Categories of Special Interest
1900 - 1930
Freestanding cast-iron water hydrant, erected c. 1910, comprising fluted shaft on moulded base surmounted by fluted domed capping with acorn finial over, and having lion's head motif to spout. Pull lever to side. Foundry mark 'Glenfield & Kennedy Ltd, Kilmarnock' to shaft. Located to the north-west end of Creeslough adjacent to modern rendered gate pier.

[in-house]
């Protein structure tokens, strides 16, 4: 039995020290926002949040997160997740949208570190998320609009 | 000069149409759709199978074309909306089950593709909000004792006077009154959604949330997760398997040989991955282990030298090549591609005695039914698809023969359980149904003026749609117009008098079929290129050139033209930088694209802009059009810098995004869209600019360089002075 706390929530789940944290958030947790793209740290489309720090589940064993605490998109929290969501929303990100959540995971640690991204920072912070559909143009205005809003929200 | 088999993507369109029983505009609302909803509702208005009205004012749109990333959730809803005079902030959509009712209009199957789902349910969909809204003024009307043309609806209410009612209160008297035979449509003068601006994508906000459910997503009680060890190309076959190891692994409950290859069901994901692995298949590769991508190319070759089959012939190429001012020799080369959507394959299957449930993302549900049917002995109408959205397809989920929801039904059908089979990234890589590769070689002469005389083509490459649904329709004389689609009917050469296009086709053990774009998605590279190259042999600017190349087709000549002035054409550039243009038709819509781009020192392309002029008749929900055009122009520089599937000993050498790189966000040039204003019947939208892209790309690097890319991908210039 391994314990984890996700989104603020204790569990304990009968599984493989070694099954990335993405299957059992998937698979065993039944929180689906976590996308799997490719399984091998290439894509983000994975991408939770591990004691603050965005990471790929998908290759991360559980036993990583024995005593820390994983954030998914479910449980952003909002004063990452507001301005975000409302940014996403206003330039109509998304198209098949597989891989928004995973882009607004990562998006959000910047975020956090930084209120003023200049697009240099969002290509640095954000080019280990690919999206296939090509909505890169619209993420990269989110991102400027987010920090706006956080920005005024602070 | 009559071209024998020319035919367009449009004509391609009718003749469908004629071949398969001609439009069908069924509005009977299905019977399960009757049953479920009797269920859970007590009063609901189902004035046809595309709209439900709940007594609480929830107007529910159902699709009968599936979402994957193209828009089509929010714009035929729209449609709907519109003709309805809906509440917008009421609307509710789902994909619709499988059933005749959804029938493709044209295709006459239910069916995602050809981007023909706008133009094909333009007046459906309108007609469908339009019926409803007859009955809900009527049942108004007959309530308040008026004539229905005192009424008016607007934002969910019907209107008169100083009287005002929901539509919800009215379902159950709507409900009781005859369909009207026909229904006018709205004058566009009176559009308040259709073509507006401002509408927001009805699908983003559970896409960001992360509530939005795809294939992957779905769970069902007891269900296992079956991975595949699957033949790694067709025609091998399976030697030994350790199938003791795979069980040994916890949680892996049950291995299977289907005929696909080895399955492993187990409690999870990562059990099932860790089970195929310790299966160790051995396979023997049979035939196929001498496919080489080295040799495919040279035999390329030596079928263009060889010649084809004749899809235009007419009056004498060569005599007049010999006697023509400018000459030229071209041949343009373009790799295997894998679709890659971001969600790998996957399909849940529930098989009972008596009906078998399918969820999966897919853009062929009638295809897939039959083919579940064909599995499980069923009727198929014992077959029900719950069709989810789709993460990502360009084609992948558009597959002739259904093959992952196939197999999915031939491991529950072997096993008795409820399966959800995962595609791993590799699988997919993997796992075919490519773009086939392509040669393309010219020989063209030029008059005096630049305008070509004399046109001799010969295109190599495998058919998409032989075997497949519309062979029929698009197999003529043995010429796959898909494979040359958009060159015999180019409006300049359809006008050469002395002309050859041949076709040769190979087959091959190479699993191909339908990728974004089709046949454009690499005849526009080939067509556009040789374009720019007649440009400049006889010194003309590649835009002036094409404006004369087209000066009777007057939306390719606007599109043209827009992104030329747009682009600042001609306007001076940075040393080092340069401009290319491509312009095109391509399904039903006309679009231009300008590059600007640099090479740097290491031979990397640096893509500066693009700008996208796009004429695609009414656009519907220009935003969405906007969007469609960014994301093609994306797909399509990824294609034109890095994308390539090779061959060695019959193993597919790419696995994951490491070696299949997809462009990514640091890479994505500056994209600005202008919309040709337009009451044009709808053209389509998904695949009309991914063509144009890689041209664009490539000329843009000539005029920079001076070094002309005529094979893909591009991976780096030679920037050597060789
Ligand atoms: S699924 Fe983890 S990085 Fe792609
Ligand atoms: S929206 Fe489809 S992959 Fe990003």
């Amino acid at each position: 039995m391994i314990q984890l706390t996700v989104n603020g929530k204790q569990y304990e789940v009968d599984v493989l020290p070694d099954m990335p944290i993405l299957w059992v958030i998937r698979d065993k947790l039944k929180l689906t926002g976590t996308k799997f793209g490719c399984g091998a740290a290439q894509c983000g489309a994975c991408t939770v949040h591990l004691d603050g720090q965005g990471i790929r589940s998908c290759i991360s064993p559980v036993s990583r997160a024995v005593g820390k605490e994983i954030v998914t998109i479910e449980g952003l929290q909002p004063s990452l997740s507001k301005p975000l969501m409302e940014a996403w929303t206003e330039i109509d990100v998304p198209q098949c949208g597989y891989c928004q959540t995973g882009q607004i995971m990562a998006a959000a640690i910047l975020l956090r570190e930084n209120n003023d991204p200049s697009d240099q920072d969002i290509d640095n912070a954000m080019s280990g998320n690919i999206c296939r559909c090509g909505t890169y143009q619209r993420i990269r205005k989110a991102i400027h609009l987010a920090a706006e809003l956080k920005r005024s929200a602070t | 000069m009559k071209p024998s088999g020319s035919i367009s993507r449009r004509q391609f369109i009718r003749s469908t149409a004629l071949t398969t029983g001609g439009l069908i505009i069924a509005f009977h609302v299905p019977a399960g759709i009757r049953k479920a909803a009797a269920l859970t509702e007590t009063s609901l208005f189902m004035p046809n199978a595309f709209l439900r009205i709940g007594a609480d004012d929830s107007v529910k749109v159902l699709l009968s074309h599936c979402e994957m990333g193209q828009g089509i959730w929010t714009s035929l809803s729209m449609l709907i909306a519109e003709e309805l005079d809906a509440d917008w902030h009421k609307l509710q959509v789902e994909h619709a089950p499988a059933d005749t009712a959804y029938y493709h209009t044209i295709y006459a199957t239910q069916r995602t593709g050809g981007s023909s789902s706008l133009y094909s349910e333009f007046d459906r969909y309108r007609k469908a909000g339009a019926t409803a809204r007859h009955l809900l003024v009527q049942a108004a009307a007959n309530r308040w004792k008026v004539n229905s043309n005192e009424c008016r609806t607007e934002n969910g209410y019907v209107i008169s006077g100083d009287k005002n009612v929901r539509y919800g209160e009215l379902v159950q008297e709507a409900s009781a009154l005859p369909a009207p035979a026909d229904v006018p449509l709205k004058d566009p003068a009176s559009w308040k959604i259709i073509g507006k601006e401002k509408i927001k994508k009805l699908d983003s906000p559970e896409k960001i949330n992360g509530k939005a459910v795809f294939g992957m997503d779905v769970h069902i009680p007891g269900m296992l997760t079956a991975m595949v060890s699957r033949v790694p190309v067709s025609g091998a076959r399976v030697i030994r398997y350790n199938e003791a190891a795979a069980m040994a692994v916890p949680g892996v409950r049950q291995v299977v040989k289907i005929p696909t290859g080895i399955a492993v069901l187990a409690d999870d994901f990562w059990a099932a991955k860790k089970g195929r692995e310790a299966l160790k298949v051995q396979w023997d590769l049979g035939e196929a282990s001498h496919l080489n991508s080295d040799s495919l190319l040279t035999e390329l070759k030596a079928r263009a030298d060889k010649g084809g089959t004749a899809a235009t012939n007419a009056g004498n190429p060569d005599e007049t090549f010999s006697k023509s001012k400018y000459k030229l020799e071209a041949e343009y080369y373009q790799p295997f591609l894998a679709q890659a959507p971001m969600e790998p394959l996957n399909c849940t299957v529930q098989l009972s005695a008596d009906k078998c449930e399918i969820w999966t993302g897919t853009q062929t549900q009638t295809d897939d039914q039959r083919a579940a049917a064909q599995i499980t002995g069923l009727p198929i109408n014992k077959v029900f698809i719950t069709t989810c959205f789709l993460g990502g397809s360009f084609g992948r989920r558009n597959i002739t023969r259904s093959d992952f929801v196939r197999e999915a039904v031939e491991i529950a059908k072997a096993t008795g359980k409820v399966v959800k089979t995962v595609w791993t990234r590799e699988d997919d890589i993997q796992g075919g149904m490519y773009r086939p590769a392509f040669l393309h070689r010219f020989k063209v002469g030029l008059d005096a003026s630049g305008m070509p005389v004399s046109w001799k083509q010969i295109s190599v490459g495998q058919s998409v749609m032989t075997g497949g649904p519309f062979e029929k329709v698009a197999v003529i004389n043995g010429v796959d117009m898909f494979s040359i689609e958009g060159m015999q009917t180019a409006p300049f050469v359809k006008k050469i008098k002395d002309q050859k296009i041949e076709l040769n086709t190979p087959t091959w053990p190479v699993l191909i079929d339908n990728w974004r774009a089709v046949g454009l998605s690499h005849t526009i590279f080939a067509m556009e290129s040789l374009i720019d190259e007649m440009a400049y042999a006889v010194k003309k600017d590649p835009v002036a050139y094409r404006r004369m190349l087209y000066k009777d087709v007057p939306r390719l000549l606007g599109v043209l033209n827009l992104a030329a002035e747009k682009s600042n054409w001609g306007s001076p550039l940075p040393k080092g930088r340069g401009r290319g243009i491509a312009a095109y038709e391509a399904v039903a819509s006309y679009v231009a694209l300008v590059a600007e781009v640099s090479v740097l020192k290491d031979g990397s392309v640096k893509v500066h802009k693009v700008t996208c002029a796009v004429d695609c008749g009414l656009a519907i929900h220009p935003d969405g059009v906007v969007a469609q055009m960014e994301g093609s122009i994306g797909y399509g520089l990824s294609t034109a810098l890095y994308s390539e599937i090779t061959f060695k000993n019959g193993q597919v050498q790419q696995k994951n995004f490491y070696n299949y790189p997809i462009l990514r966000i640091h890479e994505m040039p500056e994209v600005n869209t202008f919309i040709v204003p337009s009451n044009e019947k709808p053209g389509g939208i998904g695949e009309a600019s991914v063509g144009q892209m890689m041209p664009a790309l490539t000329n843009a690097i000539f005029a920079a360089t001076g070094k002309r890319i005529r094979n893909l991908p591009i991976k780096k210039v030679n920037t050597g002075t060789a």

An attractive piece of mass-produced cast-iron, which is an appealing and subtle feature in the streetscape to the north-west end of Creeslough. This particular example is notable due to its excellent preservation. This water hydrant is of particular importance as a reminder of the mechanisms installed for the supply of clean drinking water in the period before mains water supply systems. The various fluted details, and the moulded lion's head motif in particular, enhances the artistic design quality of the piece, and indicates the equal importance of aesthetics as well as functionality. This lion's head motif may be a reference to the British Empire. The foundry mark indicates that it was made at the Glenfield and Kennedy Ltd. Foundry in Scotland, which was the major company producing and selling cast-iron water mechanisms within the British Empire during the late-nineteenth and early-twentieth century. (Kennedy Patent Water Meter Co. Ltd. was formed in 1863 from a syndicate of four partners and marketed a water meter patented by Thomas Kennedy, and a local clockmaker. In 1865 the Glenfield Co. Ltd. was formed to supply castings and undertake general foundry work. The two companies shared a site in Kilmarnock, East Ayrshire, Scotland, the derelict printworks from which Glenfield took its name. In 1899 the two companies merged to form Glenfield & Kennedy Ltd). This simple item of street furniture makes a positive contribution to the streetscape of Creeslough, and is an integral element of the built heritage and social history of the local area.